Aid for Police in Handling Mentally Ill

Police officers need to handle mentally ill people a little differently than others, and many of them just don’t understand how to do that properly, according to state Sen. Jim Beall (D-San Jose), author of two bills signed by Gov. Jerry Brown (D) late last week.

“Existing state-mandated police officer training and departmental training has been inadequate, fueling highly publicized conflicts between officers and people with mental illnesses or developmental disabilities that have eroded the public’s trust in law enforcement,” Beall said in a written statement.

Brown signed SB 11 and SB 29 into law Friday. The bills are designed to provide peace officers training to deal with the mentally ill.

“SB 11 and SB 29 increase the amount of specialized training officers will receive, better equipping them to help people with mental illnesses and avoid injuries,” Beall said. “These bills are essential in a day and age where officers are now the first responders for incidents involving untreated mental illness.”

Beall said he hopes costs to the state will decrease if there are fewer lawsuits around excessive use of force in police incidents with the mentally ill.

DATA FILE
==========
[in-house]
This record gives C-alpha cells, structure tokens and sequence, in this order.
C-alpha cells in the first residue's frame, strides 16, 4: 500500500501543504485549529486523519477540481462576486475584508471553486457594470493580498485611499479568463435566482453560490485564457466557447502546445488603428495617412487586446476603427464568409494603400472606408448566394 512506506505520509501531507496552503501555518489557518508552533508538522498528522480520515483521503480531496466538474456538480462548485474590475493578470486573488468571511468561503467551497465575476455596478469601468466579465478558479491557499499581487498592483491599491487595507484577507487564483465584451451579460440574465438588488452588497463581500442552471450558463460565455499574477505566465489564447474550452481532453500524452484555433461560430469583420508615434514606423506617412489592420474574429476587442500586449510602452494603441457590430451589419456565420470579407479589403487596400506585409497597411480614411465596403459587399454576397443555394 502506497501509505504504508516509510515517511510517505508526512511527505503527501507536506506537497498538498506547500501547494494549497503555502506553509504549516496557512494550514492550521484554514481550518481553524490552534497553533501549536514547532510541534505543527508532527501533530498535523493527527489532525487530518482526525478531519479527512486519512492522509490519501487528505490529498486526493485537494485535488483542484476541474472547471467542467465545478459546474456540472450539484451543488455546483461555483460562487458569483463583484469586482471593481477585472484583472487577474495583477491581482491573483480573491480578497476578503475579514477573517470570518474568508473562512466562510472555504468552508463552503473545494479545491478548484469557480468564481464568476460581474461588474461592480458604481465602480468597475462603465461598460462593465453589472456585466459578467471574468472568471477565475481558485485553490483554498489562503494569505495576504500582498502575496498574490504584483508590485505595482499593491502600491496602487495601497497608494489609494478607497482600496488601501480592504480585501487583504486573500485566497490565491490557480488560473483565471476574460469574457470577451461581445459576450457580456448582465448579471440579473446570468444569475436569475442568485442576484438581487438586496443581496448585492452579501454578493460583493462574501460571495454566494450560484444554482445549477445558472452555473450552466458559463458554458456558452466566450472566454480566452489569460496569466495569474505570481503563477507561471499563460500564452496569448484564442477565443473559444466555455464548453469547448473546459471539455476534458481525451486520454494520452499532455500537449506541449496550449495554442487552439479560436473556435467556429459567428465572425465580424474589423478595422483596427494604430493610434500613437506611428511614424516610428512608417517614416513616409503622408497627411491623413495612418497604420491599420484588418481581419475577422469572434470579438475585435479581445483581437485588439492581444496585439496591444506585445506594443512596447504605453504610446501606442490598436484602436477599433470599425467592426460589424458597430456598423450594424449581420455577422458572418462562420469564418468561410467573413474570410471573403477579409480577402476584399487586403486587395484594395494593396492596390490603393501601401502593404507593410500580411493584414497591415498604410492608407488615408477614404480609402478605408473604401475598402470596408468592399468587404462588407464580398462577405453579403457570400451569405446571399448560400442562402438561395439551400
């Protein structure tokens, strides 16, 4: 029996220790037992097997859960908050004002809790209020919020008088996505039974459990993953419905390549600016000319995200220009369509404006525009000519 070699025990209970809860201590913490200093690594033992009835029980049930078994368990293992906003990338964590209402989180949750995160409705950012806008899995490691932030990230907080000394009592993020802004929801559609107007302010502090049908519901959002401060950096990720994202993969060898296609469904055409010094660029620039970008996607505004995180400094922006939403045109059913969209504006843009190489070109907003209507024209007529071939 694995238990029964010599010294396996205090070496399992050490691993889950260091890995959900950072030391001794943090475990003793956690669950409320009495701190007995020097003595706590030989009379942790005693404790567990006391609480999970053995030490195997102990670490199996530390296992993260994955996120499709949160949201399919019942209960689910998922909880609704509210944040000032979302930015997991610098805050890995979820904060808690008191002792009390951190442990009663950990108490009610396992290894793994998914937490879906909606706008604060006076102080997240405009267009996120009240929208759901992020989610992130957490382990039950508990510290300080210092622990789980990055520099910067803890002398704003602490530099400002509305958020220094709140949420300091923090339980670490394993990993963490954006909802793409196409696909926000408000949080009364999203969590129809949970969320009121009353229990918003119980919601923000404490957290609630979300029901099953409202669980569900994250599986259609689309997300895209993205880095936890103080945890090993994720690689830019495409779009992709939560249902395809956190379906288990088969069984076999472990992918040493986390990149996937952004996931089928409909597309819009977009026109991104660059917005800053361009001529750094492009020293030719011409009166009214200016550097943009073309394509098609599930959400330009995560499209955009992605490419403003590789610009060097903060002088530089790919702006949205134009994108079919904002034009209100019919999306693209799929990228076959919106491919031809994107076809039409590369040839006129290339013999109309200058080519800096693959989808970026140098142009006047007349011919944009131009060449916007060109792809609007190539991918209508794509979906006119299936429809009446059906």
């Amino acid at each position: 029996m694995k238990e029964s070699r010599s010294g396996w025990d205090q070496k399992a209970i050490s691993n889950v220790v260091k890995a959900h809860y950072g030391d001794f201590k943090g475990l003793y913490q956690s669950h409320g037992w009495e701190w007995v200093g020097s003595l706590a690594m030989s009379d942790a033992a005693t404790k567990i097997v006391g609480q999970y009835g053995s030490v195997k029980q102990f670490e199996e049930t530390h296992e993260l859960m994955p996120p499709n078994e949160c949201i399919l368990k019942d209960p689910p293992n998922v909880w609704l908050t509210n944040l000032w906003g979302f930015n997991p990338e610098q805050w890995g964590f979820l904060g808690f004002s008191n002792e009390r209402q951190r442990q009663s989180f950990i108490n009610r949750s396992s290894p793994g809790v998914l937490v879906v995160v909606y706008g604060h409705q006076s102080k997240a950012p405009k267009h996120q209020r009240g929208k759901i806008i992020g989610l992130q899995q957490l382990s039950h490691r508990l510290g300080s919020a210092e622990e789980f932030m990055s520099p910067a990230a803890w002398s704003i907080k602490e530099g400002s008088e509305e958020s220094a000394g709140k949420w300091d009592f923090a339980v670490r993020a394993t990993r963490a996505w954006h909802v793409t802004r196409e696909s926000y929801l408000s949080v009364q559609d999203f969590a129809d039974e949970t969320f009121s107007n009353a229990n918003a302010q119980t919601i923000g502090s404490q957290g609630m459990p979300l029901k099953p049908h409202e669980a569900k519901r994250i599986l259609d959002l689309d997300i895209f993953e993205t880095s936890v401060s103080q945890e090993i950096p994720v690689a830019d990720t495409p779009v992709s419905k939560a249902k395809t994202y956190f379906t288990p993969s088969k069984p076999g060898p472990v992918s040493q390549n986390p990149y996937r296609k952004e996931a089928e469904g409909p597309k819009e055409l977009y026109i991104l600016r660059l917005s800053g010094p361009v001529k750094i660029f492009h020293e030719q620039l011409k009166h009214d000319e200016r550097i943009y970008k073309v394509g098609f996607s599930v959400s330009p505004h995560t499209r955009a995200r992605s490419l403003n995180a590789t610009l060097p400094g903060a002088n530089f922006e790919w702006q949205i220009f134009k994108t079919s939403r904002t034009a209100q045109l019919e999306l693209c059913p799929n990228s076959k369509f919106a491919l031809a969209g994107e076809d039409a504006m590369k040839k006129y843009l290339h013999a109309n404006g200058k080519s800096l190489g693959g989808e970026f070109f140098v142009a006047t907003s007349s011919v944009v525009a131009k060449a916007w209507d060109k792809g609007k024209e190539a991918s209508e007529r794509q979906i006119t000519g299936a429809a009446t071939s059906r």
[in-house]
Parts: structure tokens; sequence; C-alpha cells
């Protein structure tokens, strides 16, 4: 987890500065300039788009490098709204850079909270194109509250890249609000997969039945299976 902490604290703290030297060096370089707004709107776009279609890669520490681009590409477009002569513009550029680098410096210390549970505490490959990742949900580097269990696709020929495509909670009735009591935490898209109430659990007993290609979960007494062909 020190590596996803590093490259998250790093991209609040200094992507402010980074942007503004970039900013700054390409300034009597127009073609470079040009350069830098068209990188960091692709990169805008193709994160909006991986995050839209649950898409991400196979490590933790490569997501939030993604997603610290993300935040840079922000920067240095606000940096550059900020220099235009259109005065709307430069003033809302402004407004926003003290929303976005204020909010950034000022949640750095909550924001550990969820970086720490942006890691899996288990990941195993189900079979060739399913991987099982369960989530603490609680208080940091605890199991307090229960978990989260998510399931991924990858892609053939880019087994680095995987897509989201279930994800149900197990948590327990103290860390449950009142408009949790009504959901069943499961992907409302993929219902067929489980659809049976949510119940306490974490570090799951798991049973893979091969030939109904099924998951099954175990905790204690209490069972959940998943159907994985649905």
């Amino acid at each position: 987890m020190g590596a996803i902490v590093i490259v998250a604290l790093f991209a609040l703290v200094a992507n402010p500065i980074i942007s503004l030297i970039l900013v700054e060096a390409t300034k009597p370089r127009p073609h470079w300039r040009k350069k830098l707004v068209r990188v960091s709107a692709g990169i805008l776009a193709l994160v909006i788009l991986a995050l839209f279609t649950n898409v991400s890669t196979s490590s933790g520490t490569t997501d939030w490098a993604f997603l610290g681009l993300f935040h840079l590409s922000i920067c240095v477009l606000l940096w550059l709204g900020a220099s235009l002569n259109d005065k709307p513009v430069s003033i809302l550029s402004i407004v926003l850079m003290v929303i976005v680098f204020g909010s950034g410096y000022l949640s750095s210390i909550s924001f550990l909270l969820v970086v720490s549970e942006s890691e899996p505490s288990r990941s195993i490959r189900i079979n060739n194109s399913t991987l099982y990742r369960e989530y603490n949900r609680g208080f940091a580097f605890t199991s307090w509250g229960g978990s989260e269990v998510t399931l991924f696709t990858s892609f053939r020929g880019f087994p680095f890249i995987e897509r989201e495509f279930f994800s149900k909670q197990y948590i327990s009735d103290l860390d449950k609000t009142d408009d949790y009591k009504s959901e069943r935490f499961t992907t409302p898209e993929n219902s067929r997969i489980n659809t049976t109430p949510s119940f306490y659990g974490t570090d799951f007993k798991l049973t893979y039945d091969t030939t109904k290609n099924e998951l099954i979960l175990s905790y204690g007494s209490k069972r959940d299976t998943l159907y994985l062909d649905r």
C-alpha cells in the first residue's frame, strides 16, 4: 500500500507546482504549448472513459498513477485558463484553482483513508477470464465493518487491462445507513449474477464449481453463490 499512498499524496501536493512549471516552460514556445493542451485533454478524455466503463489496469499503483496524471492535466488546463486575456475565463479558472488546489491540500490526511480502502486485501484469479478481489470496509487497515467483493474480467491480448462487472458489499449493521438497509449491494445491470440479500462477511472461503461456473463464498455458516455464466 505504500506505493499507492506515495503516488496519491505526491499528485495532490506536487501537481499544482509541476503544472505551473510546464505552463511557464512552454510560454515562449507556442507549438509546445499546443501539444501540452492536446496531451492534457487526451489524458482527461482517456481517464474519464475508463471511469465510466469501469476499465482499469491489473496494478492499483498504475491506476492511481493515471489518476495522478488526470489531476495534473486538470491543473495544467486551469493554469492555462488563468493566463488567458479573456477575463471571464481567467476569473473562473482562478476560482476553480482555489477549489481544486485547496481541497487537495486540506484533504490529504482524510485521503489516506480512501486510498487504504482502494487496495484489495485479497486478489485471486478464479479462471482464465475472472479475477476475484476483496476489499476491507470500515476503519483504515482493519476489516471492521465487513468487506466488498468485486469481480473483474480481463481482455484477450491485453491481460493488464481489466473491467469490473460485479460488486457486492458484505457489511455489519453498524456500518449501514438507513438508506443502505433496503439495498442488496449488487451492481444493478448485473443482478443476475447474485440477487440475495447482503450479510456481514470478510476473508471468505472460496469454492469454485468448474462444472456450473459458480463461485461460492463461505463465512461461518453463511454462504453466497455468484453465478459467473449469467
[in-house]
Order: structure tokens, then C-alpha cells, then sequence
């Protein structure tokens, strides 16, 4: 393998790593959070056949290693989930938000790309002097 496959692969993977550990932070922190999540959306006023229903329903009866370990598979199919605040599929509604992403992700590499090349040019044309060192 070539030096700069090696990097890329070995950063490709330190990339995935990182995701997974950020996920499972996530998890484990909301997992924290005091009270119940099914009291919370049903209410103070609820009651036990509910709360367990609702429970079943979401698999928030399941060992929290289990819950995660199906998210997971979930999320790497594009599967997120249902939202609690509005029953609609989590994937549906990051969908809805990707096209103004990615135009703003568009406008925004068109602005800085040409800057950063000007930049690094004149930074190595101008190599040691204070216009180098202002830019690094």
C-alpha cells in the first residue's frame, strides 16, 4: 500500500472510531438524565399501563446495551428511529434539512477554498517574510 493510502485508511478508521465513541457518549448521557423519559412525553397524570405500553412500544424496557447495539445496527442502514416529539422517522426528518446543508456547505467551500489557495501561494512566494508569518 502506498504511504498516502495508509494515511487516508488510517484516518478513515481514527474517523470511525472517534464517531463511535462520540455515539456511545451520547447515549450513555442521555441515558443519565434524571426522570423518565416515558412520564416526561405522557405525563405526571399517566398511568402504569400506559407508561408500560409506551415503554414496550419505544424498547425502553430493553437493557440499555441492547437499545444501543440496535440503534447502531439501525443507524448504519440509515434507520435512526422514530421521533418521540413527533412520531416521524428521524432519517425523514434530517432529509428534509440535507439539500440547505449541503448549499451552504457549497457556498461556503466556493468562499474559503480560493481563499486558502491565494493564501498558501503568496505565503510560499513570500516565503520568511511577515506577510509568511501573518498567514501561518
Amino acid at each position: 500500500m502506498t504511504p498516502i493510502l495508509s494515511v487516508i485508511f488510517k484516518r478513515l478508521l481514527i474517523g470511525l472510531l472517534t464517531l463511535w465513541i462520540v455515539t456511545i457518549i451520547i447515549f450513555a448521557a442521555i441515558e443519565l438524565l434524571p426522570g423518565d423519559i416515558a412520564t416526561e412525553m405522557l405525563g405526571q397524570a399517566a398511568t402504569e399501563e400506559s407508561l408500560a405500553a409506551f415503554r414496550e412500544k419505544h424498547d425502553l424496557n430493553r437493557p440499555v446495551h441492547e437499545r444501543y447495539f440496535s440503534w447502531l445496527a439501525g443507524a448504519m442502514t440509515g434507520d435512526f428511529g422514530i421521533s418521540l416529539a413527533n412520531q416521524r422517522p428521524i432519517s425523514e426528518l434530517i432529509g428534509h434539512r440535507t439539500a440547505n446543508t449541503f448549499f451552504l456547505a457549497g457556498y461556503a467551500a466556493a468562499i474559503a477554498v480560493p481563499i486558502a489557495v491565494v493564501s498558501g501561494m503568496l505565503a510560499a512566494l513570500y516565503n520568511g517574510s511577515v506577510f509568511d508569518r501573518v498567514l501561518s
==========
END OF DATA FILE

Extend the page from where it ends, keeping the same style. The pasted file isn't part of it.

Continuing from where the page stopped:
Under the new laws, new police officers will undergo at least 15 hours of instruction. For current officers, a continuing education program is being developed by the state Commission on Peace Officer Standards and Training. Also, any supervisors in the police force who do field training must undergo 12 hours of training to deal with people with behavioral health issues.

Jessica Cruz, executive director of NAMI, the National Alliance on Mental Illness California, said police officers often are the ones who encounter and confront mentally ill people in California, and it’s imperative they understand what’s motivating them.

“As family members, we often rely on law enforcement for help when a loved one experiences a mental health crisis,” Cruz said. “It is essential that law enforcement officers have the tools and training necessary to identify and de-escalate situations involving mental illness.”

In 2014 a cell phone video captured the image of a California Highway Patrol officer standing over an older woman and hitting her. The woman had bipolar disorder, and she successfully sued the state for $1.5 million.

The commission has until August 2016 to develop its continuing education program.

Related Topics

Capitol Desk Mental Health